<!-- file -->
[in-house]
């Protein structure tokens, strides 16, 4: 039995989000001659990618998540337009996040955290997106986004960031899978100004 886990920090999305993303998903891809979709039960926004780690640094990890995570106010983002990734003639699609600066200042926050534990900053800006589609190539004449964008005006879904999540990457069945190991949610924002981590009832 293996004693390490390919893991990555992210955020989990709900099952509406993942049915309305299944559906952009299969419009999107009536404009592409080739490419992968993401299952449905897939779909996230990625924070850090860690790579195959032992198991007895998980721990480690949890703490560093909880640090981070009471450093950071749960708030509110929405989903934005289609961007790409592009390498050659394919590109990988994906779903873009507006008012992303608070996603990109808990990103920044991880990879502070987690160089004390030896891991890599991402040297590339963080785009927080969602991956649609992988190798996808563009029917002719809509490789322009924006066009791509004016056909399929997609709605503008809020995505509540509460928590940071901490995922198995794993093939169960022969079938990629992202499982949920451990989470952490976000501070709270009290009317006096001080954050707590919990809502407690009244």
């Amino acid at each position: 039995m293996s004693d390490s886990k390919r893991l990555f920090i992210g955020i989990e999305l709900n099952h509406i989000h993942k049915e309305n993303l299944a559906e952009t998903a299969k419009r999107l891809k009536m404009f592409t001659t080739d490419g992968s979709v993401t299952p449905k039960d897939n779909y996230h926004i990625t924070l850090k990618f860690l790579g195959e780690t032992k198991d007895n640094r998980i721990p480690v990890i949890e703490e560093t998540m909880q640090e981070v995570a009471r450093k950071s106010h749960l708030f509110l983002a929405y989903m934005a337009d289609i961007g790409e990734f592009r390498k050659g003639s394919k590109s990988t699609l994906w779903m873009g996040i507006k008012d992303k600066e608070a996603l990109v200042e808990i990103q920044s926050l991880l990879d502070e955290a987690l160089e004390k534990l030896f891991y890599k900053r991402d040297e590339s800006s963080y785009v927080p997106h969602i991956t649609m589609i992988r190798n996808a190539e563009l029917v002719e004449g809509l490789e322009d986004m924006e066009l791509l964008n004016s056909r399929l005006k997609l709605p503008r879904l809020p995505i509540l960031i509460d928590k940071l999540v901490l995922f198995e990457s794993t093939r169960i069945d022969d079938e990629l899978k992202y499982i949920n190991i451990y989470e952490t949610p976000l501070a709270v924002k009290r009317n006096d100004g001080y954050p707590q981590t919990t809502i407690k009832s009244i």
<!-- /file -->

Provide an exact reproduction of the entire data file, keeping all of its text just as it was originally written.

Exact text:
[in-house]
């Protein structure tokens, strides 16, 4: 039995989000001659990618998540337009996040955290997106986004960031899978100004 886990920090999305993303998903891809979709039960926004780690640094990890995570106010983002990734003639699609600066200042926050534990900053800006589609190539004449964008005006879904999540990457069945190991949610924002981590009832 293996004693390490390919893991990555992210955020989990709900099952509406993942049915309305299944559906952009299969419009999107009536404009592409080739490419992968993401299952449905897939779909996230990625924070850090860690790579195959032992198991007895998980721990480690949890703490560093909880640090981070009471450093950071749960708030509110929405989903934005289609961007790409592009390498050659394919590109990988994906779903873009507006008012992303608070996603990109808990990103920044991880990879502070987690160089004390030896891991890599991402040297590339963080785009927080969602991956649609992988190798996808563009029917002719809509490789322009924006066009791509004016056909399929997609709605503008809020995505509540509460928590940071901490995922198995794993093939169960022969079938990629992202499982949920451990989470952490976000501070709270009290009317006096001080954050707590919990809502407690009244």
């Amino acid at each position: 039995m293996s004693d390490s886990k390919r893991l990555f920090i992210g955020i989990e999305l709900n099952h509406i989000h993942k049915e309305n993303l299944a559906e952009t998903a299969k419009r999107l891809k009536m404009f592409t001659t080739d490419g992968s979709v993401t299952p449905k039960d897939n779909y996230h926004i990625t924070l850090k990618f860690l790579g195959e780690t032992k198991d007895n640094r998980i721990p480690v990890i949890e703490e560093t998540m909880q640090e981070v995570a009471r450093k950071s106010h749960l708030f509110l983002a929405y989903m934005a337009d289609i961007g790409e990734f592009r390498k050659g003639s394919k590109s990988t699609l994906w779903m873009g996040i507006k008012d992303k600066e608070a996603l990109v200042e808990i990103q920044s926050l991880l990879d502070e955290a987690l160089e004390k534990l030896f891991y890599k900053r991402d040297e590339s800006s963080y785009v927080p997106h969602i991956t649609m589609i992988r190798n996808a190539e563009l029917v002719e004449g809509l490789e322009d986004m924006e066009l791509l964008n004016s056909r399929l005006k997609l709605p503008r879904l809020p995505i509540l960031i509460d928590k940071l999540v901490l995922f198995e990457s794993t093939r169960i069945d022969d079938e990629l899978k992202y499982i949920n190991i451990y989470e952490t949610p976000l501070a709270v924002k009290r009317n006096d100004g001080y954050p707590q981590t919990t809502i407690k009832s009244i």